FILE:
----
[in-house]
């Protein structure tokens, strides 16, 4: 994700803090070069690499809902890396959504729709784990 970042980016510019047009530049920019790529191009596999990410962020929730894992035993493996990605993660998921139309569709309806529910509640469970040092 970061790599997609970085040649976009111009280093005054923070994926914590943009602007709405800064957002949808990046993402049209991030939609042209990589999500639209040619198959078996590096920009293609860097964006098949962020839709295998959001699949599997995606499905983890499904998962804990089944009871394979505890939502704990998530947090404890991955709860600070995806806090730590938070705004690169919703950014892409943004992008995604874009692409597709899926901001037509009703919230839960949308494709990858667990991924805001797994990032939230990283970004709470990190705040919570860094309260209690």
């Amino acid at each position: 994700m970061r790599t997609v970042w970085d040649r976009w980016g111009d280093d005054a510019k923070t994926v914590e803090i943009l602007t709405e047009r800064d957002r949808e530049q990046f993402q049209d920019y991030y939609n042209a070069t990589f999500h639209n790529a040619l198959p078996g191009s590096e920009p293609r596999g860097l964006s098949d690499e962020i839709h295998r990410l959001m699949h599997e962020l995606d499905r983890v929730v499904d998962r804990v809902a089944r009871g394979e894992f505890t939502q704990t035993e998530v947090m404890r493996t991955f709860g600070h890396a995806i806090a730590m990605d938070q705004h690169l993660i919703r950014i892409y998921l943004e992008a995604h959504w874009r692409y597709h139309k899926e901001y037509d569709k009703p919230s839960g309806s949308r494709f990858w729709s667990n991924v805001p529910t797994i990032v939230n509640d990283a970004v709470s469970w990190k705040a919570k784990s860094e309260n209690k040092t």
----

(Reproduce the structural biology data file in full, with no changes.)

[in-house]
């Protein structure tokens, strides 16, 4: 994700803090070069690499809902890396959504729709784990 970042980016510019047009530049920019790529191009596999990410962020929730894992035993493996990605993660998921139309569709309806529910509640469970040092 970061790599997609970085040649976009111009280093005054923070994926914590943009602007709405800064957002949808990046993402049209991030939609042209990589999500639209040619198959078996590096920009293609860097964006098949962020839709295998959001699949599997995606499905983890499904998962804990089944009871394979505890939502704990998530947090404890991955709860600070995806806090730590938070705004690169919703950014892409943004992008995604874009692409597709899926901001037509009703919230839960949308494709990858667990991924805001797994990032939230990283970004709470990190705040919570860094309260209690």
């Amino acid at each position: 994700m970061r790599t997609v970042w970085d040649r976009w980016g111009d280093d005054a510019k923070t994926v914590e803090i943009l602007t709405e047009r800064d957002r949808e530049q990046f993402q049209d920019y991030y939609n042209a070069t990589f999500h639209n790529a040619l198959p078996g191009s590096e920009p293609r596999g860097l964006s098949d690499e962020i839709h295998r990410l959001m699949h599997e962020l995606d499905r983890v929730v499904d998962r804990v809902a089944r009871g394979e894992f505890t939502q704990t035993e998530v947090m404890r493996t991955f709860g600070h890396a995806i806090a730590m990605d938070q705004h690169l993660i919703r950014i892409y998921l943004e992008a995604h959504w874009r692409y597709h139309k899926e901001y037509d569709k009703p919230s839960g309806s949308r494709f990858w729709s667990n991924v805001p529910t797994i990032v939230n509640d990283a970004v709470s469970w990190k705040a919570k784990s860094e309260n209690k040092t």